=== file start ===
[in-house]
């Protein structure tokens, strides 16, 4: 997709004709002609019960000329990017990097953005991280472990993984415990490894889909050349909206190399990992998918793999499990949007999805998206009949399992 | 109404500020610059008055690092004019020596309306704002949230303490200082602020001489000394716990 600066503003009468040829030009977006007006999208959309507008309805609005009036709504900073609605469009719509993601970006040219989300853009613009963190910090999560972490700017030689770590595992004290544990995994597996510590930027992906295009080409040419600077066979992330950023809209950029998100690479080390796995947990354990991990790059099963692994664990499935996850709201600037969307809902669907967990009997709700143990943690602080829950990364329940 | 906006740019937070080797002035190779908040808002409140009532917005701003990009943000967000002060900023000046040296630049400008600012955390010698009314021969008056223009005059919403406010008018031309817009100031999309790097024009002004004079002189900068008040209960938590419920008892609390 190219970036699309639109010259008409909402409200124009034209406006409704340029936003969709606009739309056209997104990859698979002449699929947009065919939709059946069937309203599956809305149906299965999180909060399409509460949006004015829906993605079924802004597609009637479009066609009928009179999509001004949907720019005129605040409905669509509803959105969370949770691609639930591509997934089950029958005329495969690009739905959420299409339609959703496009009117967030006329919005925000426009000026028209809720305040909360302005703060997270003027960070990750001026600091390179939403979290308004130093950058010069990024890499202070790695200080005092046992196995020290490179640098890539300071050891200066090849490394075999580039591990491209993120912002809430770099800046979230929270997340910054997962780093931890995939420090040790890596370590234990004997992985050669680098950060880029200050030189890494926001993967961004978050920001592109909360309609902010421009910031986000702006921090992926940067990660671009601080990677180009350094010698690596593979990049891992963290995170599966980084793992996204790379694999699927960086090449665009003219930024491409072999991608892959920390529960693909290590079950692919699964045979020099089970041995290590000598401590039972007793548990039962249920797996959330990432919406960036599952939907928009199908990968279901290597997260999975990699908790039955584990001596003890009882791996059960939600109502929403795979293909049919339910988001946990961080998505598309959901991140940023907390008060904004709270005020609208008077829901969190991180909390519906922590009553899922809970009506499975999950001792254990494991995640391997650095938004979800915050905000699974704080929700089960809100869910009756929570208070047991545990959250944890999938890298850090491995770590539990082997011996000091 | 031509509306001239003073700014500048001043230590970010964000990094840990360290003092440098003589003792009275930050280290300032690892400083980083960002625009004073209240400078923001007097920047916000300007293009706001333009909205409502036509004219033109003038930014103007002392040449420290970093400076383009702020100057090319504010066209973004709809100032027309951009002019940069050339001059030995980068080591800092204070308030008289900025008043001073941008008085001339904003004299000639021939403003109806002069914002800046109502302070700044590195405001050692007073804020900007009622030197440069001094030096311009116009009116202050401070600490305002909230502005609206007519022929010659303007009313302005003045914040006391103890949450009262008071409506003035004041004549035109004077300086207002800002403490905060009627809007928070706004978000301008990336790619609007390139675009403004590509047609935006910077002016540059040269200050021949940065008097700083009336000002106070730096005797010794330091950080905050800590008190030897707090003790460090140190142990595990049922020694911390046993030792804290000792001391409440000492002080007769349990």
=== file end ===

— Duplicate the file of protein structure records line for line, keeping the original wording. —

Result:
[in-house]
């Protein structure tokens, strides 16, 4: 997709004709002609019960000329990017990097953005991280472990993984415990490894889909050349909206190399990992998918793999499990949007999805998206009949399992 | 109404500020610059008055690092004019020596309306704002949230303490200082602020001489000394716990 600066503003009468040829030009977006007006999208959309507008309805609005009036709504900073609605469009719509993601970006040219989300853009613009963190910090999560972490700017030689770590595992004290544990995994597996510590930027992906295009080409040419600077066979992330950023809209950029998100690479080390796995947990354990991990790059099963692994664990499935996850709201600037969307809902669907967990009997709700143990943690602080829950990364329940 | 906006740019937070080797002035190779908040808002409140009532917005701003990009943000967000002060900023000046040296630049400008600012955390010698009314021969008056223009005059919403406010008018031309817009100031999309790097024009002004004079002189900068008040209960938590419920008892609390 190219970036699309639109010259008409909402409200124009034209406006409704340029936003969709606009739309056209997104990859698979002449699929947009065919939709059946069937309203599956809305149906299965999180909060399409509460949006004015829906993605079924802004597609009637479009066609009928009179999509001004949907720019005129605040409905669509509803959105969370949770691609639930591509997934089950029958005329495969690009739905959420299409339609959703496009009117967030006329919005925000426009000026028209809720305040909360302005703060997270003027960070990750001026600091390179939403979290308004130093950058010069990024890499202070790695200080005092046992196995020290490179640098890539300071050891200066090849490394075999580039591990491209993120912002809430770099800046979230929270997340910054997962780093931890995939420090040790890596370590234990004997992985050669680098950060880029200050030189890494926001993967961004978050920001592109909360309609902010421009910031986000702006921090992926940067990660671009601080990677180009350094010698690596593979990049891992963290995170599966980084793992996204790379694999699927960086090449665009003219930024491409072999991608892959920390529960693909290590079950692919699964045979020099089970041995290590000598401590039972007793548990039962249920797996959330990432919406960036599952939907928009199908990968279901290597997260999975990699908790039955584990001596003890009882791996059960939600109502929403795979293909049919339910988001946990961080998505598309959901991140940023907390008060904004709270005020609208008077829901969190991180909390519906922590009553899922809970009506499975999950001792254990494991995640391997650095938004979800915050905000699974704080929700089960809100869910009756929570208070047991545990959250944890999938890298850090491995770590539990082997011996000091 | 031509509306001239003073700014500048001043230590970010964000990094840990360290003092440098003589003792009275930050280290300032690892400083980083960002625009004073209240400078923001007097920047916000300007293009706001333009909205409502036509004219033109003038930014103007002392040449420290970093400076383009702020100057090319504010066209973004709809100032027309951009002019940069050339001059030995980068080591800092204070308030008289900025008043001073941008008085001339904003004299000639021939403003109806002069914002800046109502302070700044590195405001050692007073804020900007009622030197440069001094030096311009116009009116202050401070600490305002909230502005609206007519022929010659303007009313302005003045914040006391103890949450009262008071409506003035004041004549035109004077300086207002800002403490905060009627809007928070706004978000301008990336790619609007390139675009403004590509047609935006910077002016540059040269200050021949940065008097700083009336000002106070730096005797010794330091950080905050800590008190030897707090003790460090140190142990595990049922020694911390046993030792804290000792001391409440000492002080007769349990």